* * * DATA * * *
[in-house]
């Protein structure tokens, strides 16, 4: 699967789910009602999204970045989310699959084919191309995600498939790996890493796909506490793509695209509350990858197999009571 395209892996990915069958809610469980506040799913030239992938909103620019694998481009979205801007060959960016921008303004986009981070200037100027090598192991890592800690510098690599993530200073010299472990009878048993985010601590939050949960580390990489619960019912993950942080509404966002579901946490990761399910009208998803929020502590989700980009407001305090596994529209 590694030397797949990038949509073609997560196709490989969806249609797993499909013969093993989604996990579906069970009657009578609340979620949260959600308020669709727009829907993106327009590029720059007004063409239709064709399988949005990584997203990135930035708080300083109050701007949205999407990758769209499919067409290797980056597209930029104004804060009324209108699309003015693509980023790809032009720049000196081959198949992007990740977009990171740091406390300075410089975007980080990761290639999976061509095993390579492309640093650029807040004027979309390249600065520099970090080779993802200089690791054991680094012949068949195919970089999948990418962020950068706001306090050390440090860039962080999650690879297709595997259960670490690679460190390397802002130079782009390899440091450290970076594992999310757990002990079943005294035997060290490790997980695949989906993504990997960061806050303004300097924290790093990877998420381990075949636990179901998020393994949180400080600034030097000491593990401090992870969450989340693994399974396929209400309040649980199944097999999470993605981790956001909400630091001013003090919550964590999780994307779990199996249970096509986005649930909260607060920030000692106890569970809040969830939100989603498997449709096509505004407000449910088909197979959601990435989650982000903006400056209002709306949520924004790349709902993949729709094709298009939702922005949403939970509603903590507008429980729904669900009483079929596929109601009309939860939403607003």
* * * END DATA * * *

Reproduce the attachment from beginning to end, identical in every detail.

[in-house]
């Protein structure tokens, strides 16, 4: 699967789910009602999204970045989310699959084919191309995600498939790996890493796909506490793509695209509350990858197999009571 395209892996990915069958809610469980506040799913030239992938909103620019694998481009979205801007060959960016921008303004986009981070200037100027090598192991890592800690510098690599993530200073010299472990009878048993985010601590939050949960580390990489619960019912993950942080509404966002579901946490990761399910009208998803929020502590989700980009407001305090596994529209 590694030397797949990038949509073609997560196709490989969806249609797993499909013969093993989604996990579906069970009657009578609340979620949260959600308020669709727009829907993106327009590029720059007004063409239709064709399988949005990584997203990135930035708080300083109050701007949205999407990758769209499919067409290797980056597209930029104004804060009324209108699309003015693509980023790809032009720049000196081959198949992007990740977009990171740091406390300075410089975007980080990761290639999976061509095993390579492309640093650029807040004027979309390249600065520099970090080779993802200089690791054991680094012949068949195919970089999948990418962020950068706001306090050390440090860039962080999650690879297709595997259960670490690679460190390397802002130079782009390899440091450290970076594992999310757990002990079943005294035997060290490790997980695949989906993504990997960061806050303004300097924290790093990877998420381990075949636990179901998020393994949180400080600034030097000491593990401090992870969450989340693994399974396929209400309040649980199944097999999470993605981790956001909400630091001013003090919550964590999780994307779990199996249970096509986005649930909260607060920030000692106890569970809040969830939100989603498997449709096509505004407000449910088909197979959601990435989650982000903006400056209002709306949520924004790349709902993949729709094709298009939702922005949403939970509603903590507008429980729904669900009483079929596929109601009309939860939403607003």